Last Lines
Written: January 7th. - January 28th. 1849.  First Published: 1850.

By the time of Emily's funeral, on December 22 1848, Anne had already been ill for several weeks. By early January Patrick became so concerned at her condition that he called in a physician who was known to be an expert 'in consumptive cases'. Dr. Teale visited the Parsonage on 5 January to examine Anne: he diagnosed her condition as consumption, and intimated that it was quite advanced leaving little hope of recovery. Two days later (7 January) she began to write this poem. The poem presents us with a very stark picture of what Anne was feeling as she entered the greatest crisis of her life. Although she could not have realised it at the time, it was to be her last composition - and her final 'pillar of witness'. She had been given a death sentence, but her greatest fear was not of dying, but of losing her faith - and possibly giving in to cowardice; she was also concerned about how little she had achieved in her life. The first nine verses (printed here in black) were scribbled in pencil on that same day, and in these can be detected the great sense of helplessness and resignation to her fate:

The use of pencil for writing was unusual for Anne: Edward Chitham suggests it may indicate she was feeling too ill to sit at her writing-desk where ink would be available. The remainder of the poem was written in ink (printed here in blue) in several stages over the following three weeks: it was completed on January 28. Here, her will to live begins to shine through, and she gathers some hope of a reprieve:

The poem is headed 'Jan 7th', and at the end she has written 'finished Jan. 28 1849'. It was published posthumously - in 1850, and Charlotte added the following notes:

The poem was originally untitled, but Charlotte later gave it the appropriate heading: 'Last Lines'.

(See also: Chitham, 'The Poems of Anne Brontë', p.163 & p.195 134)


Jan 7th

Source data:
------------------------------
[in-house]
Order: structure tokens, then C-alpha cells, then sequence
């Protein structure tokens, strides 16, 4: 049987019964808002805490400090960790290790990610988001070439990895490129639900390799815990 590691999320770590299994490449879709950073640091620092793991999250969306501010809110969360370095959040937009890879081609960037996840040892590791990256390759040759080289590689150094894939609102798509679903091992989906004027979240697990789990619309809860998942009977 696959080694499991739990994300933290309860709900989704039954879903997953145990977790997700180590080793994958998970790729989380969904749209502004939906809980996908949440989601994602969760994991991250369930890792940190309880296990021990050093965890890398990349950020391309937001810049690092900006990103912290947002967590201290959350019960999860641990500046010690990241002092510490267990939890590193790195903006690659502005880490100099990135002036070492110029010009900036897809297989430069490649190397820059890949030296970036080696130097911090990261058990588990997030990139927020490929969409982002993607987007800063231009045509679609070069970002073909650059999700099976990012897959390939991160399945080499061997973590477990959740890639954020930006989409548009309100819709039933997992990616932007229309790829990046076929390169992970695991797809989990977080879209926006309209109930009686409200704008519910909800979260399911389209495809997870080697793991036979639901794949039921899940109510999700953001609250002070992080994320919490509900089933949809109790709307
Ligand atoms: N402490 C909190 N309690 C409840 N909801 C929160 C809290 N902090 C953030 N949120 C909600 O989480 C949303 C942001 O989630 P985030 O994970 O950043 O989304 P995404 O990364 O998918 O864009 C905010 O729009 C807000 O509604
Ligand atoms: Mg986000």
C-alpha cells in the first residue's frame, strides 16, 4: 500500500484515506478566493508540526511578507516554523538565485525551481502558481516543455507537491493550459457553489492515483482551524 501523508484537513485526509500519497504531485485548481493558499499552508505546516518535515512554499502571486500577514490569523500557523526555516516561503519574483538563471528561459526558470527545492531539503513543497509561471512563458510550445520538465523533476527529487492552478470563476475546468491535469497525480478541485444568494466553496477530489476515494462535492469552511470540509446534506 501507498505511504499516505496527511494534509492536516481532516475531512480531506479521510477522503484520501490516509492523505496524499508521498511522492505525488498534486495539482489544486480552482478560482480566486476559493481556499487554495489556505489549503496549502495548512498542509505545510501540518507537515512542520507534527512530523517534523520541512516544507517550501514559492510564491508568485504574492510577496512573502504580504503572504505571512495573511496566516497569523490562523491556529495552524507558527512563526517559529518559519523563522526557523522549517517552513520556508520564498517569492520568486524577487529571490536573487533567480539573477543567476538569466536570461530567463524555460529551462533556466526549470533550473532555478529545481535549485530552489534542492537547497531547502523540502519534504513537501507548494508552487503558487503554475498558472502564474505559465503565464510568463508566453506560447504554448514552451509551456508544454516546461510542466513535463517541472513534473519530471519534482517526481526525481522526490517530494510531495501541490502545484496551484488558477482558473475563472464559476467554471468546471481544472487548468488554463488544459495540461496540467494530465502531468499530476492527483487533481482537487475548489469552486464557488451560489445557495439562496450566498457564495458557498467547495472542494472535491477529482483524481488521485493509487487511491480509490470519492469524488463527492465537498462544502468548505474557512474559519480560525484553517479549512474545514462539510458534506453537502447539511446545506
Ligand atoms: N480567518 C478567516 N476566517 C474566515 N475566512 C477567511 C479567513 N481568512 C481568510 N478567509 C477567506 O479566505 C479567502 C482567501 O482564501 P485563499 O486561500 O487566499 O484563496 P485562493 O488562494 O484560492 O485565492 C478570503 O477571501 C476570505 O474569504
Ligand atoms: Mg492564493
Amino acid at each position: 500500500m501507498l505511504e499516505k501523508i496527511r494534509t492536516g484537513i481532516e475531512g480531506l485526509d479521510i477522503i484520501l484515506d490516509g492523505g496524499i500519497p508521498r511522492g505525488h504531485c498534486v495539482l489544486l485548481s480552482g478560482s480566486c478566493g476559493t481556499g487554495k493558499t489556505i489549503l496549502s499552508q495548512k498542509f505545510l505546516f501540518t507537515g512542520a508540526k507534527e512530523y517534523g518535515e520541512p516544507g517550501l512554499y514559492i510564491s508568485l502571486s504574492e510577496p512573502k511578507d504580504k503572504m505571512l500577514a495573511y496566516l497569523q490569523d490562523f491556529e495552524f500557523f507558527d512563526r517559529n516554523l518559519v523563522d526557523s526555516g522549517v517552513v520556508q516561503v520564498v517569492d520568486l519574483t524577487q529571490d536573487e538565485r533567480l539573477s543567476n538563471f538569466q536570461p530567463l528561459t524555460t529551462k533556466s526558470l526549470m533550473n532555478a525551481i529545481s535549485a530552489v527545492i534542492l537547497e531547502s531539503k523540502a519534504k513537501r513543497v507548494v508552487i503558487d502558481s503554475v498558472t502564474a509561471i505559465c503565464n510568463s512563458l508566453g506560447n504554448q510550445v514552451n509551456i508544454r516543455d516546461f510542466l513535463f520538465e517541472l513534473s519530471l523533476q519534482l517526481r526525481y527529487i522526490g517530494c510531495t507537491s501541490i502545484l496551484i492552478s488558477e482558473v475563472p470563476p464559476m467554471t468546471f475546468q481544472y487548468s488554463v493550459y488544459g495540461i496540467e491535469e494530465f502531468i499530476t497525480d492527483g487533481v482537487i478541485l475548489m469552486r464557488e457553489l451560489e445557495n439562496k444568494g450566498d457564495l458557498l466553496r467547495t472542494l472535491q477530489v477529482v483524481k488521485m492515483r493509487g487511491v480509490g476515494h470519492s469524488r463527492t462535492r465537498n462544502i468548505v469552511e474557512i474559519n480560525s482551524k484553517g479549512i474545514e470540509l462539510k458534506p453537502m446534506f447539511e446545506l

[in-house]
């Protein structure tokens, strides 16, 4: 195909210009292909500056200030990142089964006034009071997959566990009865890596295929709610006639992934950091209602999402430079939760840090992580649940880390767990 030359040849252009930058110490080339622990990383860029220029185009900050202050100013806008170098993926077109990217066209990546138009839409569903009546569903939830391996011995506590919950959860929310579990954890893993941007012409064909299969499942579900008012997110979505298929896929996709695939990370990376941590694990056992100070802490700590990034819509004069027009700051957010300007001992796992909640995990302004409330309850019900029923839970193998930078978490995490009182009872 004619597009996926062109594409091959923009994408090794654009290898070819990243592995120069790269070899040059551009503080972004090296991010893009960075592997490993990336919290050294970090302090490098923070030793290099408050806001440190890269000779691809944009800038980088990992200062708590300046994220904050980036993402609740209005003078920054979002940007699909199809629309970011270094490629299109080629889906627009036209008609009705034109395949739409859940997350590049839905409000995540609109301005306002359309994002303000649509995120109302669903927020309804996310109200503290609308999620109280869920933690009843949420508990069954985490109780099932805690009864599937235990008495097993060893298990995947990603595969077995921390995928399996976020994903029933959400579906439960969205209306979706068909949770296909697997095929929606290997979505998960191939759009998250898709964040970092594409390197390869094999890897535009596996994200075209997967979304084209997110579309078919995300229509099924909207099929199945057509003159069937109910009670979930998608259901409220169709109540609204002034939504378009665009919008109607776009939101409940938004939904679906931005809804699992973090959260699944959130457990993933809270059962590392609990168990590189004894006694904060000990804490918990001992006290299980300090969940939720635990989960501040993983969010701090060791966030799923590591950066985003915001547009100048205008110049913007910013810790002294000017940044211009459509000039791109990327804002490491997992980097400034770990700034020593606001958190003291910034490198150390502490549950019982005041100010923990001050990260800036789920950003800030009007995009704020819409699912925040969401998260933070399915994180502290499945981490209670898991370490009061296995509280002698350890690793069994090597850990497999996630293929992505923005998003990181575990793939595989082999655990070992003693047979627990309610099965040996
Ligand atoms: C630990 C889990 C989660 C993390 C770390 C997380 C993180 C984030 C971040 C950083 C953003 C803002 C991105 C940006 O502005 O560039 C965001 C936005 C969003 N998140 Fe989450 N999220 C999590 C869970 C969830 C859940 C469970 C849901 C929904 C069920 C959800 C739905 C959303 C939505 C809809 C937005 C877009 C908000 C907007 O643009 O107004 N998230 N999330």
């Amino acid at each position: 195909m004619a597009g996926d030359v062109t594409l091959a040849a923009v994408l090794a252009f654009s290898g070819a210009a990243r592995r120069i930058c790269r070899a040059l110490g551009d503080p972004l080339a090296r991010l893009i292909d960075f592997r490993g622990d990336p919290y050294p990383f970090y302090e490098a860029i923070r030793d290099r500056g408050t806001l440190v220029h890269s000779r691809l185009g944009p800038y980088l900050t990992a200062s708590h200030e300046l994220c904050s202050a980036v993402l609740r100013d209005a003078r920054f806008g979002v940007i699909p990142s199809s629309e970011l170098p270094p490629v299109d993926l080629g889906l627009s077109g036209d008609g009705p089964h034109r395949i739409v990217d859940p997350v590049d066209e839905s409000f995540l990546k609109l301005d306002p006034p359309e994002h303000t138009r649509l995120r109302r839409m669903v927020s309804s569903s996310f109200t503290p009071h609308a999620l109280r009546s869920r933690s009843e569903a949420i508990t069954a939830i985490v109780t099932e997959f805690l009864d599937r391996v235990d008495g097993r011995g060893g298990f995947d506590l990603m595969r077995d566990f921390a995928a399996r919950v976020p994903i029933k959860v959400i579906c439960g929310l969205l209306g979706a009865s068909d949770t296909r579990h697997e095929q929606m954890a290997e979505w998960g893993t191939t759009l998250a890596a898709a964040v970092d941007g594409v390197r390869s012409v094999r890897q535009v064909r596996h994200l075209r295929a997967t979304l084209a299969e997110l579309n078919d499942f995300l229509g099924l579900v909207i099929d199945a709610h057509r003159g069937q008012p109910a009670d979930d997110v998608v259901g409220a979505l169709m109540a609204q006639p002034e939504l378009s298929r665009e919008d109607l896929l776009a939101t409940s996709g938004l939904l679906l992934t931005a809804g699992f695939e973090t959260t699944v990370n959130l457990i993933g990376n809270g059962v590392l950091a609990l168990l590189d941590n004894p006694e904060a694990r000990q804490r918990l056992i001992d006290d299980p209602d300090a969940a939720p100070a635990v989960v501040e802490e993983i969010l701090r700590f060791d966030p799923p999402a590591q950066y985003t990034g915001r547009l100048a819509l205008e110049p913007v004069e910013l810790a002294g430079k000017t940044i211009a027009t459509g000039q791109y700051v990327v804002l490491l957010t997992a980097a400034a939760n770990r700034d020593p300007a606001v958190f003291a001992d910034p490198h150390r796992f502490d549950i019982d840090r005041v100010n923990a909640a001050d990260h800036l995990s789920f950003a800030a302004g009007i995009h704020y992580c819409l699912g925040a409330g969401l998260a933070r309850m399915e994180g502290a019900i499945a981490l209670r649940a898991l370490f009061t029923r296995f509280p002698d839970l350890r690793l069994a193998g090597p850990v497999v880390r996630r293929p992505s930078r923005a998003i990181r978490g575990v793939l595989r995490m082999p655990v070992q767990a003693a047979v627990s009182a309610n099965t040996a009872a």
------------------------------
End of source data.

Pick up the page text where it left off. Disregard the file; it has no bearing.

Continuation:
A dreadful darkness closes in
                On my bewildered mind;
O let me suffer and not sin,
                Be tortured yet resigned.

Through all this world of whelming mist
                Still let me look to Thee,
And give me courage to resist
                The Tempter till he flee.

Weary I am -- O give me strength
                And leave me not to faint;
Say Thou wilt comfort me at length
                And pity my complaint.

I've begged to serve Thee heart and soul,
                To sacrifice to Thee
No niggard portion, but the whole
                Of my identity.

I hoped amid the brave and strong
                My portioned task might lie,
To toil amid the labouring throng
                With purpose pure and high.

But Thou hast fixed another part,
                And Thou hast fixed it well;
I said so with my breaking heart
                When first the anguish fell.

For Thou hast taken my delight
                And hope of life away,
And bid me watch the painful night
                And wait the weary day.

The hope and the delight were Thine;
                I bless Thee for their loan;
I gave Thee while I deemed them mine
                Too little thanks, I own.

Shall I with joy Thy blessings share
                And not endure their loss?
Or hope the martyr's crown to wear
                And cast away the cross?

These weary hours will not be lost,
                These days of passive misery,
These nights of darkness anguish tost
                If I can fix my heart on Thee.

Weak and weary though I lie,
                Crushed with sorrow, worn with pain,
Still I may lift to Heaven mine eyes
                And strive and labour not in vain,

That inward strife against the sins
                That ever wait on suffering;
To watch and strike where first begins
                Each ill that would corruption bring,

That secret labour to sustain
                With humble patience every blow,
To gather fortitude from pain
                And hope and holiness from woe.

Thus let me serve Thee from my heart
                Whatever be my written fate,
Whether thus early to depart
                Or yet awhile to wait.

If Thou shouldst bring me back to life
                More humbled I should be;
More wise, more strengthened for the strife,
                More apt to lean on Thee.

Should Death be standing at the gate
                Thus should I keep my vow;
But, Lord, whate'er my future fate
                So let me serve Thee now.

Finished. Jan. 28, 1849.


Copyright © 1999 Michael Armitage

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